I drive a car. A car from a European manufacturer that builds lots of cars.
Lately, my car has taken on certain stereotypical characteristics akin to its place of birth. It’s defiant (absolutely no need for all of the electrics to work properly), it’s passionate (about guzzling tyre tread at an alarming rate) and it’s suave; given a clean it looks pretty good and gives the impression, albeit falsely in this case, of a real mover.
But add to this a gearbox designed at 4.59pm Friday, a stereo that simply refuses to recognise my iPod and parking sensors that can detect dust and therefore beep a lot and you have one complex individual.
However, it does have some nice features. A panoramic glass sunroof that’s great for seeing various things; the inclement British weather for instance, planes flying away from the inclement British weather and, erm, tall stuff. It also has a head-up display screen for the speedo that, and I kid you not, simply refuses to come out of its hiding place when it’s too cold.
Automotive technology infused with a shoulder shrug.
Recently its most prominent characteristic has been that of protest. Specifically, that it doesn’t like acting like a car should and this it decides on a whim and when most inopportune. For inopportune read alarming or scary even.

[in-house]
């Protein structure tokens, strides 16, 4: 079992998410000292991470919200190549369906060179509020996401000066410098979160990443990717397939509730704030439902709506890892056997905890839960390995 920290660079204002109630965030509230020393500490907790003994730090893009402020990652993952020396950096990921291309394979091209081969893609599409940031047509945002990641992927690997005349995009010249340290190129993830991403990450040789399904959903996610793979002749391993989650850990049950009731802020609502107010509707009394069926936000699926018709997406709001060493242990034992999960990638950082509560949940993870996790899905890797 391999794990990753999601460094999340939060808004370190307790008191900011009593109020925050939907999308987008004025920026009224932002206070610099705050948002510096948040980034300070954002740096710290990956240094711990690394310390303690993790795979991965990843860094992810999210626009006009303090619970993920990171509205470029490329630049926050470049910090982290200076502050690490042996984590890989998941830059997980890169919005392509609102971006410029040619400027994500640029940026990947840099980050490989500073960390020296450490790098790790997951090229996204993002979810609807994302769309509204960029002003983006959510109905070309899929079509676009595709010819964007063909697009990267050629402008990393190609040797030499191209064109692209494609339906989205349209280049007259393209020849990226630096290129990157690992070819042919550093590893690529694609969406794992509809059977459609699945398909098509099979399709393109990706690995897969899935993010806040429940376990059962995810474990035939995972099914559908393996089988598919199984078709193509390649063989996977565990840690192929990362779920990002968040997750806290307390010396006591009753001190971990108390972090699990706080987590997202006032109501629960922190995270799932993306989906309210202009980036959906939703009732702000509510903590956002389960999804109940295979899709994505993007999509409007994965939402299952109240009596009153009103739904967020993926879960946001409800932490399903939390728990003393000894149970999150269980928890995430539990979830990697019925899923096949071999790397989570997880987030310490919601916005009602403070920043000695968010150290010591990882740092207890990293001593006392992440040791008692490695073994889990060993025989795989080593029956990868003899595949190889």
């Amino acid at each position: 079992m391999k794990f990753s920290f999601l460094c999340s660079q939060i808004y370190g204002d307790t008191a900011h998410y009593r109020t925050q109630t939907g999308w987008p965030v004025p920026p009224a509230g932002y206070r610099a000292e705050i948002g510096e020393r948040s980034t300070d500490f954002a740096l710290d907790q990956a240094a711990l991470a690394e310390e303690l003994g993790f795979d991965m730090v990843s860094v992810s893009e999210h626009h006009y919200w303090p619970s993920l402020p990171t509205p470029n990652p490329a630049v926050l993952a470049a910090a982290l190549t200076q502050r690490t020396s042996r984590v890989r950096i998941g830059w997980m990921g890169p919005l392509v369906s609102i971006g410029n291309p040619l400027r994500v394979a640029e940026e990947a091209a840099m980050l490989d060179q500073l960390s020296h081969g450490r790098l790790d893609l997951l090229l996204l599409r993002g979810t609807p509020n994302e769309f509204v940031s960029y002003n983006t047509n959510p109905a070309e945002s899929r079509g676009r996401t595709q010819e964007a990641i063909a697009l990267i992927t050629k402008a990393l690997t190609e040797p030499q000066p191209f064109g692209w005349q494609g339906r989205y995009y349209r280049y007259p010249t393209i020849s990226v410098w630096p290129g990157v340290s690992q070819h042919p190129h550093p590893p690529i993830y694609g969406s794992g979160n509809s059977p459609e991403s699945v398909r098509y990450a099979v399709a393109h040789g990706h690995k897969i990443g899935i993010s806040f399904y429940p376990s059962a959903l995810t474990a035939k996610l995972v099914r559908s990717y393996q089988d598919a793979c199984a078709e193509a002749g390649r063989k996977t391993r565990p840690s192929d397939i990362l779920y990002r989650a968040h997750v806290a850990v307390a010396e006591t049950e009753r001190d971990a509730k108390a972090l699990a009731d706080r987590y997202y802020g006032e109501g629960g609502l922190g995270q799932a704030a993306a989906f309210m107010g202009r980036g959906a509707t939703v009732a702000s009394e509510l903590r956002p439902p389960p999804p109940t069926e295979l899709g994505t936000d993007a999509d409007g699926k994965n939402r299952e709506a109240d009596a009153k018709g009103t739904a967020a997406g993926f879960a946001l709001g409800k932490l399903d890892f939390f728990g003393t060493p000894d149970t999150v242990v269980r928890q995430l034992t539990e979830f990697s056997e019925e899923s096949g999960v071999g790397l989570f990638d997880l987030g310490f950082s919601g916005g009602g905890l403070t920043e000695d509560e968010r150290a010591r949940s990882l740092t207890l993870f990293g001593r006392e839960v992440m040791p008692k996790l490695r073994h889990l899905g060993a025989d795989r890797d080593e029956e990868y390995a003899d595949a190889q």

Perhaps it’s got wind of Brexit and can’t stand the fact that its owner is ripe for divorce? An islander who doesn’t appreciate the pedigree of its maker and the struggle that went into achieving mass-market popularity. Making my car certainly seemed a struggle for them, that’s for sure.
Metaphorically, it’s triggered its own Article 51, which appears to be embedded somewhere in the on-board engine management system. Therefore, we’ve fallen out, it’s leaving me, or more accurately I’m thinking of leaving it.
But what has all of this got to do with driving ability?
Well, last week it enabled me to tick the box that is labelled: “Truly terrifying driving experience.” Picture this if you will. M25, 8am rush-hour, misty, I’m in lane three of four. It decides to cut out. Revs drop, power goes, speed plummets. My mouth’s agape, my palms drenched.
If it wasn’t for the two artics in lanes one and two that must have seen this, my hazards blinking and my desire to move to my left without any further ado, then I would have been a significant mention in every travel bulletin that morning. And that’s if I had been lucky.
So thank you to the two truckers for your experience, skill and awareness in allowing me to get out of my nightmare without any fuss or damage; by slowing further you allowed me to embrace the hard shoulder like I’ve never done before.
And to my Euro car with whom I have lost faith and patience, I think the time is nigh for a final “au revoir”, “auf wiedersien” or “ciao” and for me to explore new, enticing (automotive) markets.
Duncan Pickering, IAM RoadSmart market development manager
This blog was prepared or accomplished by Duncan Pickering in his personal capacity. The opinions expressed in this article are the author's own.